Anyone already familiar with this part of Cornwall is well aware of this, but if you’re not, it’s worth saying it doesn’t just have the odd nice place to eat and drink, it’s absolutely teeming with them. And not just any old restaurants, either, but really good ones.
Of course, we should and will start by reminding you of the undoubted virtues of our own Shorecrest Restaurant and Bar, where you’ll find some of the best fine dining in Cornwall (and amazing Cream Teas), as well as the more informal Seaside Café, home of Polzeath’s finest pizzas and a great seaside restaurant. Both of them serve a wide range of beautifully-prepared, seasonal and predominantly local dishes.
We do realise, though, that in area as lovely as this, you’re going to be out and about and keen to explore and sample the full range of what’s available; with luck this round-up proves useful as you survey the options.
Decisions, decisions …
Paul and Emma Ainsworth relaunched The Mariners Pub in May 2019. Its menu is rich with pub classics, done beautifully, and they offer everything from small plates and light bites to full Sunday roasts, across two floors, serving Sharp’s beer and welcoming dogs (on one of the floors only, with a limit of two per table).
The Ainsworth’s are also responsible for Paul Ainsworth At No 6, a Michelin star restaurant in a Georgian townhouse right in the middle of Padstow. They describe their offering as “modern British food with a focus on locally sourced Cornish produce” and it’s as exceptional as the Michelin accolade suggests. (The restaurant can also accommodate six in a private dining area called the Florence Parker room.)
As if to show the variety you’ll find locally, Polzeath’s The Mowhay is informal and open six days of the week from 10-3 and then from 6 until close; except on Sundays, when they close at 3. Again, the accent’s on what’s local, with lots of fresh seafood as well as fresh bread and meat from close by. Burgers take centre stage for their Sunday summer lunchtime barbecues, served with Tequila and beers.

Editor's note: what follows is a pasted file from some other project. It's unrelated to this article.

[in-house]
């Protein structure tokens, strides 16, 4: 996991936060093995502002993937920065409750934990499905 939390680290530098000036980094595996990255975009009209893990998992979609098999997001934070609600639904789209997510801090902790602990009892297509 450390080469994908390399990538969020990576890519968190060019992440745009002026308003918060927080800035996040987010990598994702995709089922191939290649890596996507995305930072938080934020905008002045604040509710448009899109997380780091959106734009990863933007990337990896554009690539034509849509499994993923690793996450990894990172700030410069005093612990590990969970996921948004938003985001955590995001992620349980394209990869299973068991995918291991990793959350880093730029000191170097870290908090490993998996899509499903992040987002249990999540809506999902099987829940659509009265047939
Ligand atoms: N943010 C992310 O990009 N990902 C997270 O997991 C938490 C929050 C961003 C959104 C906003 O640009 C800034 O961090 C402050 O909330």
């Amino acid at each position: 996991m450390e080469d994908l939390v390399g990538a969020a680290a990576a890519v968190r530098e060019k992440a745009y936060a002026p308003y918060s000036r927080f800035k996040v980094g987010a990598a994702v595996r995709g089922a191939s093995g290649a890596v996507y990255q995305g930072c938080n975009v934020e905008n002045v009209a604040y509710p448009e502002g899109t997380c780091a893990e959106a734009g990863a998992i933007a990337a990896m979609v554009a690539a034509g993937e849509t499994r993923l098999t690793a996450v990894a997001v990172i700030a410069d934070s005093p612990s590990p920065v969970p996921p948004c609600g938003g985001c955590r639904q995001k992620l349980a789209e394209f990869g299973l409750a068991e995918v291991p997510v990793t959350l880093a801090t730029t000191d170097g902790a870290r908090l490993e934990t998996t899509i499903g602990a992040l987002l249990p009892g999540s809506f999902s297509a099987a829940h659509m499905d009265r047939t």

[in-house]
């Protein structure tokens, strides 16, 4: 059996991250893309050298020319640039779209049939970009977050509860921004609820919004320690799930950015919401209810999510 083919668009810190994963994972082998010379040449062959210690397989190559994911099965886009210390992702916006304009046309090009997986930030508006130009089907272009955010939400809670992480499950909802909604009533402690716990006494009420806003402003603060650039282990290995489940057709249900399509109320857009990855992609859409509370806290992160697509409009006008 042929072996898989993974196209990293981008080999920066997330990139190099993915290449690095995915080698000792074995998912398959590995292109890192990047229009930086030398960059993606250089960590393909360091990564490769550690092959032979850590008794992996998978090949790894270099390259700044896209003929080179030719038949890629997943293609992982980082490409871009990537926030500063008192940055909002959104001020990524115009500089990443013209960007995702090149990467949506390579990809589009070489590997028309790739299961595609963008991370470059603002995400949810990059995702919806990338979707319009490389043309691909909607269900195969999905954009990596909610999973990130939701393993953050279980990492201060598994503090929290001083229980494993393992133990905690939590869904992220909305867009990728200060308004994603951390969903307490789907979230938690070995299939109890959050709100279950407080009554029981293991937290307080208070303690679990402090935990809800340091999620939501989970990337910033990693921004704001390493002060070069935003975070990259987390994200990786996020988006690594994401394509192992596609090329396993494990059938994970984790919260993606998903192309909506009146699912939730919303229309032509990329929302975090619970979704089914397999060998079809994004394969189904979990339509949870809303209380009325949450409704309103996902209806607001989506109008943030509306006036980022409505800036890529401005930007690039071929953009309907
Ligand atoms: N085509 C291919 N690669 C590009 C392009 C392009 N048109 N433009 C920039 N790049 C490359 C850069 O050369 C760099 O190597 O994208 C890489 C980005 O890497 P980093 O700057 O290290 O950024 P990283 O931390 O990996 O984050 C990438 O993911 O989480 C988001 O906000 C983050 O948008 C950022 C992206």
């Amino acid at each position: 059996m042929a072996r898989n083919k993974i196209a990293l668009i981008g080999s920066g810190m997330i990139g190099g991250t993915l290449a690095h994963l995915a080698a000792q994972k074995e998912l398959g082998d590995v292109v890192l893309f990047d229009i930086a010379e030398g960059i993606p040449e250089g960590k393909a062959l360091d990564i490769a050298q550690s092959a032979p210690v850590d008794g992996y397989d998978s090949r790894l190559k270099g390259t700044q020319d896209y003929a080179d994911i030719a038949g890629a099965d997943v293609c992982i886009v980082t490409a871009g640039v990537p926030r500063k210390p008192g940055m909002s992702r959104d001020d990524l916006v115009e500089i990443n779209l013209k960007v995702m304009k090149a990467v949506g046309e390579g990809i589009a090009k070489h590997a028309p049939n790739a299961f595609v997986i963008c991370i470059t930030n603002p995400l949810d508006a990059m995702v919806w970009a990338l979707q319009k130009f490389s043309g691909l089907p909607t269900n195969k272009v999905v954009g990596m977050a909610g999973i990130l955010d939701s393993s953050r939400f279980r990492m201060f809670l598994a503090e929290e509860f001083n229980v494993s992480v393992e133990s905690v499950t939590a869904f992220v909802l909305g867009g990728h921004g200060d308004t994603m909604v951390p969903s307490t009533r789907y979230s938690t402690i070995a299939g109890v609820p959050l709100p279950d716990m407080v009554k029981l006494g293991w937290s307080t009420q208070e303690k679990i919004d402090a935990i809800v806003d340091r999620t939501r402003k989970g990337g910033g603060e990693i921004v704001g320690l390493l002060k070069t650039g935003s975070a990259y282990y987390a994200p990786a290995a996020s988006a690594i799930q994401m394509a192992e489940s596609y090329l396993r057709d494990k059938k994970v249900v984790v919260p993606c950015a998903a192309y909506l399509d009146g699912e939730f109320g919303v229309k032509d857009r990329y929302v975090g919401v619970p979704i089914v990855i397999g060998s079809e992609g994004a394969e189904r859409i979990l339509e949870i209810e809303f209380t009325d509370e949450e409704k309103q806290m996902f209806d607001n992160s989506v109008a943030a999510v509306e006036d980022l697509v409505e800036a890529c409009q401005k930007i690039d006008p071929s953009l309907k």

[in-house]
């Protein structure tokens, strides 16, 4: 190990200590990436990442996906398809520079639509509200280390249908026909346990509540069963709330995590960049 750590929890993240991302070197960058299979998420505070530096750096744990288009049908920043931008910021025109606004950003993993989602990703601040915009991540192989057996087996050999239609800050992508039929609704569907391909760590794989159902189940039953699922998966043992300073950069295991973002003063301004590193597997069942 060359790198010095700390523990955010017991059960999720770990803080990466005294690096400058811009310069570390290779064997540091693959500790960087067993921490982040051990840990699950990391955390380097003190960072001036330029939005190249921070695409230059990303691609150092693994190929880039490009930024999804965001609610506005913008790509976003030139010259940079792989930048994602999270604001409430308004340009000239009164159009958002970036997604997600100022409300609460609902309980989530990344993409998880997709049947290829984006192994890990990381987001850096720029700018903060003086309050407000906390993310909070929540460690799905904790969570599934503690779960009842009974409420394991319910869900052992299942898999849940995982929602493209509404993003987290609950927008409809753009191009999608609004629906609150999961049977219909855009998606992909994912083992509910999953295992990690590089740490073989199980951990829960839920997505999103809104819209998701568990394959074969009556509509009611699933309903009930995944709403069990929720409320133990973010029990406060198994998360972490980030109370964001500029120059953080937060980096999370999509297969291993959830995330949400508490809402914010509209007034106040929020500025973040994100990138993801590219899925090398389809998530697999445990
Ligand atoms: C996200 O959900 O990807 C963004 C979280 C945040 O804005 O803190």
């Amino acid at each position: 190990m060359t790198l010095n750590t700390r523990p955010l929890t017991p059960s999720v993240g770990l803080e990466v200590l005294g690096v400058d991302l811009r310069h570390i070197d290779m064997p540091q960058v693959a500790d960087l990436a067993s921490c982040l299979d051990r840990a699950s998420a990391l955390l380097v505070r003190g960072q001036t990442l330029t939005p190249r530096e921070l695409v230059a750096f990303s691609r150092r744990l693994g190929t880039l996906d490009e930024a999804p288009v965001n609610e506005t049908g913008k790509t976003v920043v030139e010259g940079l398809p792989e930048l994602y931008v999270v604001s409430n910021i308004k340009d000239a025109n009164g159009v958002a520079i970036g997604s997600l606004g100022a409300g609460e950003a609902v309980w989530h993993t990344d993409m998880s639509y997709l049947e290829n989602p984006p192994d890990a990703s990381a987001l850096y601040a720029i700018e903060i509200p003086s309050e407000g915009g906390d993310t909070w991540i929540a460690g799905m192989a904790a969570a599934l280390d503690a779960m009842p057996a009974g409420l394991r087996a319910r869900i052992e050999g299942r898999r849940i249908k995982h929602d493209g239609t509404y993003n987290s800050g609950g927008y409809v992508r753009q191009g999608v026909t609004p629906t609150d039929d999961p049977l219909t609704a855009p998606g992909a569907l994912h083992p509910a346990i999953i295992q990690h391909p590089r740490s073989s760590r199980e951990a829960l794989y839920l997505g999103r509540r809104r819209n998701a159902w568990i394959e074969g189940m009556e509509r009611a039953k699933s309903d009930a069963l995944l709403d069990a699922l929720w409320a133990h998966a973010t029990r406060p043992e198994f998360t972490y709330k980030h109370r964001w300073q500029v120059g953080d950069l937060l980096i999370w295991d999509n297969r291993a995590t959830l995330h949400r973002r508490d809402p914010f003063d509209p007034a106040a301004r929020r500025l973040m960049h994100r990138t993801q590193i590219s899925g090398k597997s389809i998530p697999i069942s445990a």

Rock is where you’ll find The Dining Room, a family run, fine dining restaurant whose small, set price menu changes frequently
according to the seasons. Almost everything you’ll eat there is made there: whether it’s the fresh bread and clotted cream butter or the petit fours served with coffee.
Four Boys is also in Rock: a licensed and lively all-day café serving breakfast from 9-11 and lunch between 12 and 4 (closed on Tuesdays, no booking, just turn up).
Polzeath’s Oystercatcher is a contemporary pub and restaurant where sitting and admiring the amazing views would be tempting enough of itself, if it weren’t for the combination of its award-winning beers and a menu featuring “seasonal specials, delicious desserts and firm favourites”.
Much as Padstow might be known for its restaurants, many of them established, it’s also home to smaller, younger, vibrant cafes like Pw1 bar and café where teas and coffee rub shoulders with a wide choice of rum, gin, bubbles and wine.
The Harbour Inn is one of those longer established venues in Padstow. It looks very much like – and for years has been – the epitome of a solid local pub. Its recent refurbishment has kept the sense of somewhere traditional while accentuating the space available. It’s a St Austell Brewery pub, close to the harbour, which welcomes children and dogs and serves pub staples as well as daily specials.
We’ll round off the whistlestop tour with a couple of local heavyweights. Celebrated chef Nathan Outlaw has two restaurants in Port Isaac: Outlaw’s New Road and the Fish Kitchen. Both serve high-quality seafood prepared with award-winning invention and care. And in Padstow, of course, you’ll plenty of Rick Stein, not least the first and original (1975) Seafood Restaurant, described as a ‘Celebration of the Sea’ and an enduring showcase of all the ways with seafood which made Rick Stein so famous in the first place.